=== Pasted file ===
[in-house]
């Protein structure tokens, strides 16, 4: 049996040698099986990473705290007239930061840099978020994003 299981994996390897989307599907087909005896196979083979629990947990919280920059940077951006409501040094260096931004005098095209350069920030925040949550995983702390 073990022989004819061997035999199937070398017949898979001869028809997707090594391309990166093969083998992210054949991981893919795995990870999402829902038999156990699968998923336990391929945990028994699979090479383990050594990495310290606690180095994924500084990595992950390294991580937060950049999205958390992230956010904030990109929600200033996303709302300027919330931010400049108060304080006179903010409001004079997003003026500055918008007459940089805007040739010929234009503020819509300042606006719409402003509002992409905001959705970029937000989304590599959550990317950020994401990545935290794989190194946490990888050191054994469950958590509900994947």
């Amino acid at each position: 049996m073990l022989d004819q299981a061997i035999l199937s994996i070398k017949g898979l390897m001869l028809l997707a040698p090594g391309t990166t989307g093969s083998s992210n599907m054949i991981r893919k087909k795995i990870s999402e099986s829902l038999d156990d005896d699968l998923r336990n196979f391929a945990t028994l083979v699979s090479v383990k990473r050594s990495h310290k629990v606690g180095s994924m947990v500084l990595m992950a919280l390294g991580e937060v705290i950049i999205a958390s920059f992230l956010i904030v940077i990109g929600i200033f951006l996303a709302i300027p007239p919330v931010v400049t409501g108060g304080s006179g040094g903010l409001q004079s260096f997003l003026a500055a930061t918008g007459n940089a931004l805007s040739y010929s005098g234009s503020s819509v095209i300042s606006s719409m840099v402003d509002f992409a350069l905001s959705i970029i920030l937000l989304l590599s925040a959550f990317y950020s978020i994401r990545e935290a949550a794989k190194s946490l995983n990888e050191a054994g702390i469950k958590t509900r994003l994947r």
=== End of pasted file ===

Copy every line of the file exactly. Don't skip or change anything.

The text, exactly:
[in-house]
């Protein structure tokens, strides 16, 4: 049996040698099986990473705290007239930061840099978020994003 299981994996390897989307599907087909005896196979083979629990947990919280920059940077951006409501040094260096931004005098095209350069920030925040949550995983702390 073990022989004819061997035999199937070398017949898979001869028809997707090594391309990166093969083998992210054949991981893919795995990870999402829902038999156990699968998923336990391929945990028994699979090479383990050594990495310290606690180095994924500084990595992950390294991580937060950049999205958390992230956010904030990109929600200033996303709302300027919330931010400049108060304080006179903010409001004079997003003026500055918008007459940089805007040739010929234009503020819509300042606006719409402003509002992409905001959705970029937000989304590599959550990317950020994401990545935290794989190194946490990888050191054994469950958590509900994947």
């Amino acid at each position: 049996m073990l022989d004819q299981a061997i035999l199937s994996i070398k017949g898979l390897m001869l028809l997707a040698p090594g391309t990166t989307g093969s083998s992210n599907m054949i991981r893919k087909k795995i990870s999402e099986s829902l038999d156990d005896d699968l998923r336990n196979f391929a945990t028994l083979v699979s090479v383990k990473r050594s990495h310290k629990v606690g180095s994924m947990v500084l990595m992950a919280l390294g991580e937060v705290i950049i999205a958390s920059f992230l956010i904030v940077i990109g929600i200033f951006l996303a709302i300027p007239p919330v931010v400049t409501g108060g304080s006179g040094g903010l409001q004079s260096f997003l003026a500055a930061t918008g007459n940089a931004l805007s040739y010929s005098g234009s503020s819509v095209i300042s606006s719409m840099v402003d509002f992409a350069l905001s959705i970029i920030l937000l989304l590599s925040a959550f990317y950020s978020i994401r990545e935290a949550a794989k190194s946490l995983n990888e050191a054994g702390i469950k958590t509900r994003l994947r």